India’s right-wing BJP government had long threatened to revoke articles of the Indian constitution granting Jammu and Kashmir special status within the country. Article 370, which had been the basis upon which the Princely State had acceded to India, ensured the state a certain degree of autonomy, with its own constitution, flag and independence over all matters except defence, foreign affairs, and communications. On August 5, 2019, they made good on that promise. A Presidential Order was passed which essentially renders Article 370 benign – it deprives the state of its sovereignty, splits it into two territories, and rules it directly from New Delhi.
Amit Shah, India’s Home Minister, said the move would ‘encourage peace-building’. India’s actions in the build up to the revocation show it does anything but. Kashmir is the most heavily militarised zone in the world with 500,000 security forces deployed there to oversee a population of around 7.5 million people. An additional 38,000 troops were sent to the state in the last week. On the day before the Order was introduced in Parliament, there was a major security clampdown, tourists were hurriedly ordered to leave, a Hindu pilgrimage was cancelled, a communication blackout was imposed, restrictions were enforced on public gatherings, and local, pro-establishment politicians were placed under house arrest. India was aware its ‘peace-building measures’ were incendiary, orchestrated to inflame tensions in the region and provoke Pakistan, which had just requested the US to mediate the dispute now entering its seventh decade.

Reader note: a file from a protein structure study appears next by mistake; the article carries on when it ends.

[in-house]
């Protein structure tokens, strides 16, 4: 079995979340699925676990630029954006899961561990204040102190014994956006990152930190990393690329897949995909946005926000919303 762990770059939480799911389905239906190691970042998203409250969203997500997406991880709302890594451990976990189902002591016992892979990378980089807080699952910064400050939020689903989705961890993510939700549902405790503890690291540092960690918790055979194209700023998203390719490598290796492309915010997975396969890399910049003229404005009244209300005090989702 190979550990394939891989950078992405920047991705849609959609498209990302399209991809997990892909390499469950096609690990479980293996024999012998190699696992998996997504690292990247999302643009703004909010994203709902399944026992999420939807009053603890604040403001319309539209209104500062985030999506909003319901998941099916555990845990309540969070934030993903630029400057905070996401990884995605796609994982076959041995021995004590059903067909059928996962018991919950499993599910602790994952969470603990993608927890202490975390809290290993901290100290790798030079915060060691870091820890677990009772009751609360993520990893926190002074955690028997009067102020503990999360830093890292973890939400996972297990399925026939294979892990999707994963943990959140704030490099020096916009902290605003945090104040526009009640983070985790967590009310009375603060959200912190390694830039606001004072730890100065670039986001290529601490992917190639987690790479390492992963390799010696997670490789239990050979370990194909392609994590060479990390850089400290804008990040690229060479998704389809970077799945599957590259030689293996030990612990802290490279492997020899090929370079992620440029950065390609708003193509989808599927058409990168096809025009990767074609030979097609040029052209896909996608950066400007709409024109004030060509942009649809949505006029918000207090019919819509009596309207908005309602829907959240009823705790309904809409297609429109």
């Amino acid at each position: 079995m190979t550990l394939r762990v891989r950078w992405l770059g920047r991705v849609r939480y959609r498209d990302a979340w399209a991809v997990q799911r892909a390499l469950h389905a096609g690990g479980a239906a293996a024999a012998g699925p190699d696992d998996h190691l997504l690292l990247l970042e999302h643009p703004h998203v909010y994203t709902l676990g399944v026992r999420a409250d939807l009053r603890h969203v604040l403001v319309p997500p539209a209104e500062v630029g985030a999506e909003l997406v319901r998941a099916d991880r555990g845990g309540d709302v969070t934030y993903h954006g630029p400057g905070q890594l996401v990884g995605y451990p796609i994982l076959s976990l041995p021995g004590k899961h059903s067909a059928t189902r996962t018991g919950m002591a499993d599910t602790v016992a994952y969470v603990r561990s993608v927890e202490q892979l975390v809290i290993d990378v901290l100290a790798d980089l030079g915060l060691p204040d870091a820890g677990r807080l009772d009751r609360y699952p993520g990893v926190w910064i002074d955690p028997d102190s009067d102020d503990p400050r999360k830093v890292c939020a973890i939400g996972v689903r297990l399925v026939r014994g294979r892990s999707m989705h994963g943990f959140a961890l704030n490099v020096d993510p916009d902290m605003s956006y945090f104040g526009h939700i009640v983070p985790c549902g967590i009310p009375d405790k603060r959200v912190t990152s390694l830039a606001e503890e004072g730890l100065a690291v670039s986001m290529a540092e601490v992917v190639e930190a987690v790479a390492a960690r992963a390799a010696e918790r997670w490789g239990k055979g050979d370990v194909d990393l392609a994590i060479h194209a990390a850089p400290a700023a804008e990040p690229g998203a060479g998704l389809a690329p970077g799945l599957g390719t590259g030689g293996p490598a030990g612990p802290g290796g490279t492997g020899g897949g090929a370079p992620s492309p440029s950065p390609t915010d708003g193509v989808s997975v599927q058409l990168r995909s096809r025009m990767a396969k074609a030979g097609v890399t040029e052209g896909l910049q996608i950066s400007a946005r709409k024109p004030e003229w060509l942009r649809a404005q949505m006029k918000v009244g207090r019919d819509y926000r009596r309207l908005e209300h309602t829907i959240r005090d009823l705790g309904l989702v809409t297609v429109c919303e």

Whether India’s crowd-pleasing move will hold up domestically is yet to be seen. The legal acrobatics employed by the government in order to pass this law are as confusing as they are alarming. For instance, the Order bypasses the requirement of the Jammu and Kashmir government’s consent to such a revocation (as required by Article 370(3)) by requiring its own consent (through a central government appointed governor) as a stand-in. It is fairly likely that the Presidential Order will end up before the Supreme Court which will have the final say on its constitutional validity.
Under international law, however, this move is illegal. India has long occupied J&K as its presence meets the definition under Article 42 of the Hague Regulations 1907. This provision states that ‘Territory is considered occupied when it is actually placed under the authority of the hostile army’. The definition applies to contested territory. The International Court of Justice in its Wall Opinion recognised that Israel was bound by Geneva Convention IV and held that the Palestinian territories, whose prior status was contested, became occupied by Israel during the 1967 armed conflict. The analogy between Israel’s occupation of the West Bank and Gaza in 1967 is strikingly similar to India’s occupation of Kashmir following the 1947 armed conflict.
India has imposed its own authority on the area despite its limited autonomous status through the presence of half a million troops and the erosion of local authority through persistently rigged elections to install pro-Indian governments. Its authority has also been imposed through special laws granting the security forces special, wide reaching powers to arrest, kill on suspicion, search and destroy property suspected of belonging to insurgents. They also allow the security forces to preventively detain individuals without trial and without charges, approximately 20,000 individuals have been so detained. It has also frustrated Kashmiri’s right to self-determination through the occupation; an erga omnes obligation and a right guaranteed to all peoples under the UN Charter.
Furthermore, Security Council Resolution 47 passed in 1948 called for a free and fair plebiscite in the region. This referendum has never happened and, without it, India has no valid legal claim – the territory remains contested and under Indian occupation.